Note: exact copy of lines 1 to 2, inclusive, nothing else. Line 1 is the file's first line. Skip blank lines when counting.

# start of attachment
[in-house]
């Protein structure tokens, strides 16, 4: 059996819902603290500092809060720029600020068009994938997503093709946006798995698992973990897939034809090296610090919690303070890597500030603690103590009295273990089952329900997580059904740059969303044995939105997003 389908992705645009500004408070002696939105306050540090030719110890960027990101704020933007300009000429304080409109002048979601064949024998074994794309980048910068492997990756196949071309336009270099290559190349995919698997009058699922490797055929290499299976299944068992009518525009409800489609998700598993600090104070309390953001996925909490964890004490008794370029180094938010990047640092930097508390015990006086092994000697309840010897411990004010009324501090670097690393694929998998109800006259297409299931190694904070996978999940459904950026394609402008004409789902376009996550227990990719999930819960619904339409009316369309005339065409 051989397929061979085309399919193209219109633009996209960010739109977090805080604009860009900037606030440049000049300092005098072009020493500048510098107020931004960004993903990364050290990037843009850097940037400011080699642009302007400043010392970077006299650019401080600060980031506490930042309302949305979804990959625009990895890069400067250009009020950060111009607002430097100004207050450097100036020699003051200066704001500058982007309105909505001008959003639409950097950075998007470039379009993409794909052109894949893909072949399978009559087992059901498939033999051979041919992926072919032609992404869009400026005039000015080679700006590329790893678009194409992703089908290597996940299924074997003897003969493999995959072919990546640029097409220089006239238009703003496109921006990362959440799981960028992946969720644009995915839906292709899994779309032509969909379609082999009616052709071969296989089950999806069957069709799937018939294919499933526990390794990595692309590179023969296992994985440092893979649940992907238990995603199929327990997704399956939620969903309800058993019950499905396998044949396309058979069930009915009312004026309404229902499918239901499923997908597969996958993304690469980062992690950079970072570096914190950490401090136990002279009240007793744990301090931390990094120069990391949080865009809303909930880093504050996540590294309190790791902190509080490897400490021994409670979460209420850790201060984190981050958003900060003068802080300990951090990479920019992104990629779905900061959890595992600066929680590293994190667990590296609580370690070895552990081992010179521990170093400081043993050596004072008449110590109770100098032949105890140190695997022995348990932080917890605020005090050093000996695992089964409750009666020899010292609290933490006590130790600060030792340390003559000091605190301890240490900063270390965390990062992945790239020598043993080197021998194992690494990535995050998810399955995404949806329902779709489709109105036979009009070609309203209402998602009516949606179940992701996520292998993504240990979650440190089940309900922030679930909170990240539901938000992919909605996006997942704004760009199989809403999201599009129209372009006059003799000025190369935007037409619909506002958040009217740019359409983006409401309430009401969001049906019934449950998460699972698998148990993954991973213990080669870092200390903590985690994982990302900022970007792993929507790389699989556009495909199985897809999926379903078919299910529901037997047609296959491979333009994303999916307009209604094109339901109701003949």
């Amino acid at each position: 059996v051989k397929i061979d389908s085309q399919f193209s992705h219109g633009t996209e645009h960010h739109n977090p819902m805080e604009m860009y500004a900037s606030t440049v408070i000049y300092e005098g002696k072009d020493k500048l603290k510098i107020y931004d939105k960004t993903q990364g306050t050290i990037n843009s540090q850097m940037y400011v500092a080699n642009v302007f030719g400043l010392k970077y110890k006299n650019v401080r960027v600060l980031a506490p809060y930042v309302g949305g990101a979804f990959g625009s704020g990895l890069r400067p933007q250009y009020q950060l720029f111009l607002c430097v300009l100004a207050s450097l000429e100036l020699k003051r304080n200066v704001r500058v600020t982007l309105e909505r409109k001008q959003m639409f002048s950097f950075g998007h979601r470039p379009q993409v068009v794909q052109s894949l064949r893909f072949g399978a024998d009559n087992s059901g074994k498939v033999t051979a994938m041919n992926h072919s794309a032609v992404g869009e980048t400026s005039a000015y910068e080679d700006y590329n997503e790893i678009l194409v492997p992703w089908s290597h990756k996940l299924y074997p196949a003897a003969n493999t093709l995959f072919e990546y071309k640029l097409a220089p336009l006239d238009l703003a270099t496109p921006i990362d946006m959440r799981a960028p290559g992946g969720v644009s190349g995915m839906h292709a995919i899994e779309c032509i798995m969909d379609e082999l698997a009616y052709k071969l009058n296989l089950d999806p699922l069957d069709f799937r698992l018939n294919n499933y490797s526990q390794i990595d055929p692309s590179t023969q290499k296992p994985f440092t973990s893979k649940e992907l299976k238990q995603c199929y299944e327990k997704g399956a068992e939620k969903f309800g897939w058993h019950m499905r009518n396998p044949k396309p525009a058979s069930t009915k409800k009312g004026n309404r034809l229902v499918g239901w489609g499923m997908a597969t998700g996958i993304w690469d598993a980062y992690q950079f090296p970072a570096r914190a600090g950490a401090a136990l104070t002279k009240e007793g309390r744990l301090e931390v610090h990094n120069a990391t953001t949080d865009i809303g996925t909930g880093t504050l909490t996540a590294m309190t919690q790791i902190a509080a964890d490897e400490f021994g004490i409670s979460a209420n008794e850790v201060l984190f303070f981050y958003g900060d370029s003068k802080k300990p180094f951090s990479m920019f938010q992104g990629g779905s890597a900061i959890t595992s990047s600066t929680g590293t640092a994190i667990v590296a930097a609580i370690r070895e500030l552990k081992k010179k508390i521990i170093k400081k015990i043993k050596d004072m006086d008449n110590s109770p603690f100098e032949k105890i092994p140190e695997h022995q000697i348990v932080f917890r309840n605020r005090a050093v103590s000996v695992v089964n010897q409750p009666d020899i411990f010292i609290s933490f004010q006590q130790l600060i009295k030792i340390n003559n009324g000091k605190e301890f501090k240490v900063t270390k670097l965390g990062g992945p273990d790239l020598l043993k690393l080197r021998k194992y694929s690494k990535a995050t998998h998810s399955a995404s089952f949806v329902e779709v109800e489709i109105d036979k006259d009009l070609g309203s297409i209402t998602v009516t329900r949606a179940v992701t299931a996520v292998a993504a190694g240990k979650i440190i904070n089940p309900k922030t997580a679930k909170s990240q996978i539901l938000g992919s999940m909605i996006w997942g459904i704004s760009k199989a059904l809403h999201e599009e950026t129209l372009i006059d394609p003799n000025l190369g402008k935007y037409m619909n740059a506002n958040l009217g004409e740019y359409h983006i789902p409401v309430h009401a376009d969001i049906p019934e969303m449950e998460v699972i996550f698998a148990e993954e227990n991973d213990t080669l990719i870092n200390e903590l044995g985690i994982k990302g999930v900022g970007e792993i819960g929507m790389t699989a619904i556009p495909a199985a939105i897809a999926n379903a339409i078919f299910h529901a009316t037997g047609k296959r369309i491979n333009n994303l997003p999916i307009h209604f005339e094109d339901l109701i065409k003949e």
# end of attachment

[in-house]
């Protein structure tokens, strides 16, 4: 059996819902603290500092809060720029600020068009994938997503093709946006798995698992973990897939034809090296610090919690303070890597500030603690103590009295273990089952329900997580059904740059969303044995939105997003 389908992705645009500004408070002696939105306050540090030719110890960027990101704020933007300009000429304080409109002048979601064949024998074994794309980048910068492997990756196949071309336009270099290559190349995919698997009058699922490797055929290499299976299944068992009518525009409800489609998700598993600090104070309390953001996925909490964890004490008794370029180094938010990047640092930097508390015990006086092994000697309840010897411990004010009324501090670097690393694929998998109800006259297409299931190694904070996978999940459904950026394609402008004409789902376009996550227990990719999930819960619904339409009316369309005339065409 051989397929061979085309399919193209219109633009996209960010739109977090805080604009860009900037606030440049000049300092005098072009020493500048510098107020931004960004993903990364050290990037843009850097940037400011080699642009302007400043010392970077006299650019401080600060980031506490930042309302949305979804990959625009990895890069400067250009009020950060111009607002430097100004207050450097100036020699003051200066704001500058982007309105909505001008959003639409950097950075998007470039379009993409794909052109894949893909072949399978009559087992059901498939033999051979041919992926072919032609992404869009400026005039000015080679700006590329790893678009194409992703089908290597996940299924074997003897003969493999995959072919990546640029097409220089006239238009703003496109921006990362959440799981960028992946969720644009995915839906292709899994779309032509969909379609082999009616052709071969296989089950999806069957069709799937018939294919499933526990390794990595692309590179023969296992994985440092893979649940992907238990995603199929327990997704399956939620969903309800058993019950499905396998044949396309058979069930009915009312004026309404229902499918239901499923997908597969996958993304690469980062992690950079970072570096914190950490401090136990002279009240007793744990301090931390990094120069990391949080865009809303909930880093504050996540590294309190790791902190509080490897400490021994409670979460209420850790201060984190981050958003900060003068802080300990951090990479920019992104990629779905900061959890595992600066929680590293994190667990590296609580370690070895552990081992010179521990170093400081043993050596004072008449110590109770100098032949105890140190695997022995348990932080917890605020005090050093000996695992089964409750009666020899010292609290933490006590130790600060030792340390003559000091605190301890240490900063270390965390990062992945790239020598043993080197021998194992690494990535995050998810399955995404949806329902779709489709109105036979009009070609309203209402998602009516949606179940992701996520292998993504240990979650440190089940309900922030679930909170990240539901938000992919909605996006997942704004760009199989809403999201599009129209372009006059003799000025190369935007037409619909506002958040009217740019359409983006409401309430009401969001049906019934449950998460699972698998148990993954991973213990080669870092200390903590985690994982990302900022970007792993929507790389699989556009495909199985897809999926379903078919299910529901037997047609296959491979333009994303999916307009209604094109339901109701003949």